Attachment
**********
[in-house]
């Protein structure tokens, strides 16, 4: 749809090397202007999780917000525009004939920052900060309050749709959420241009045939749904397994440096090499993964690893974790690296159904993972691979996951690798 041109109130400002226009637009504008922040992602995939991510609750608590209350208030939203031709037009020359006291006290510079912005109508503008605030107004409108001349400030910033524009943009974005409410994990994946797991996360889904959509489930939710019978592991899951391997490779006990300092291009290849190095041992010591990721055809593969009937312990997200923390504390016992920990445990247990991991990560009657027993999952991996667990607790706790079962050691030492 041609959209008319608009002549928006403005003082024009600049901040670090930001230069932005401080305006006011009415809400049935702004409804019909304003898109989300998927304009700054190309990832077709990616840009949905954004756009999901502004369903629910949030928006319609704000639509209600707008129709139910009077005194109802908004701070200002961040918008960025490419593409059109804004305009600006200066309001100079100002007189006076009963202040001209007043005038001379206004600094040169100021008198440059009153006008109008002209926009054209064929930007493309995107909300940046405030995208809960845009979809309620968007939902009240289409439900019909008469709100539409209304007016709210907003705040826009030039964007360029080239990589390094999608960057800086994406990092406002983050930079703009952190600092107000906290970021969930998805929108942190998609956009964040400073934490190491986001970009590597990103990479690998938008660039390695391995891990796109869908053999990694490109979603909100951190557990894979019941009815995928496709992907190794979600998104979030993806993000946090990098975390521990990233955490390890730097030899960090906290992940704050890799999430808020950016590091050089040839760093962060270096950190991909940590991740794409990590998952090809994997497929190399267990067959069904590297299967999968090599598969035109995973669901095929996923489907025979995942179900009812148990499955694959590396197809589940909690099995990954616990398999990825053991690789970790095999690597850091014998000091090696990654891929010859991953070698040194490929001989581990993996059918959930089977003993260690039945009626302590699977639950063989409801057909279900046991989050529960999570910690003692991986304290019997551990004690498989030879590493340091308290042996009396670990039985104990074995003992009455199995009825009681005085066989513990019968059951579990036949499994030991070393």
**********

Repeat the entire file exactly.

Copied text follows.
[in-house]
């Protein structure tokens, strides 16, 4: 749809090397202007999780917000525009004939920052900060309050749709959420241009045939749904397994440096090499993964690893974790690296159904993972691979996951690798 041109109130400002226009637009504008922040992602995939991510609750608590209350208030939203031709037009020359006291006290510079912005109508503008605030107004409108001349400030910033524009943009974005409410994990994946797991996360889904959509489930939710019978592991899951391997490779006990300092291009290849190095041992010591990721055809593969009937312990997200923390504390016992920990445990247990991991990560009657027993999952991996667990607790706790079962050691030492 041609959209008319608009002549928006403005003082024009600049901040670090930001230069932005401080305006006011009415809400049935702004409804019909304003898109989300998927304009700054190309990832077709990616840009949905954004756009999901502004369903629910949030928006319609704000639509209600707008129709139910009077005194109802908004701070200002961040918008960025490419593409059109804004305009600006200066309001100079100002007189006076009963202040001209007043005038001379206004600094040169100021008198440059009153006008109008002209926009054209064929930007493309995107909300940046405030995208809960845009979809309620968007939902009240289409439900019909008469709100539409209304007016709210907003705040826009030039964007360029080239990589390094999608960057800086994406990092406002983050930079703009952190600092107000906290970021969930998805929108942190998609956009964040400073934490190491986001970009590597990103990479690998938008660039390695391995891990796109869908053999990694490109979603909100951190557990894979019941009815995928496709992907190794979600998104979030993806993000946090990098975390521990990233955490390890730097030899960090906290992940704050890799999430808020950016590091050089040839760093962060270096950190991909940590991740794409990590998952090809994997497929190399267990067959069904590297299967999968090599598969035109995973669901095929996923489907025979995942179900009812148990499955694959590396197809589940909690099995990954616990398999990825053991690789970790095999690597850091014998000091090696990654891929010859991953070698040194490929001989581990993996059918959930089977003993260690039945009626302590699977639950063989409801057909279900046991989050529960999570910690003692991986304290019997551990004690498989030879590493340091308290042996009396670990039985104990074995003992009455199995009825009681005085066989513990019968059951579990036949499994030991070393």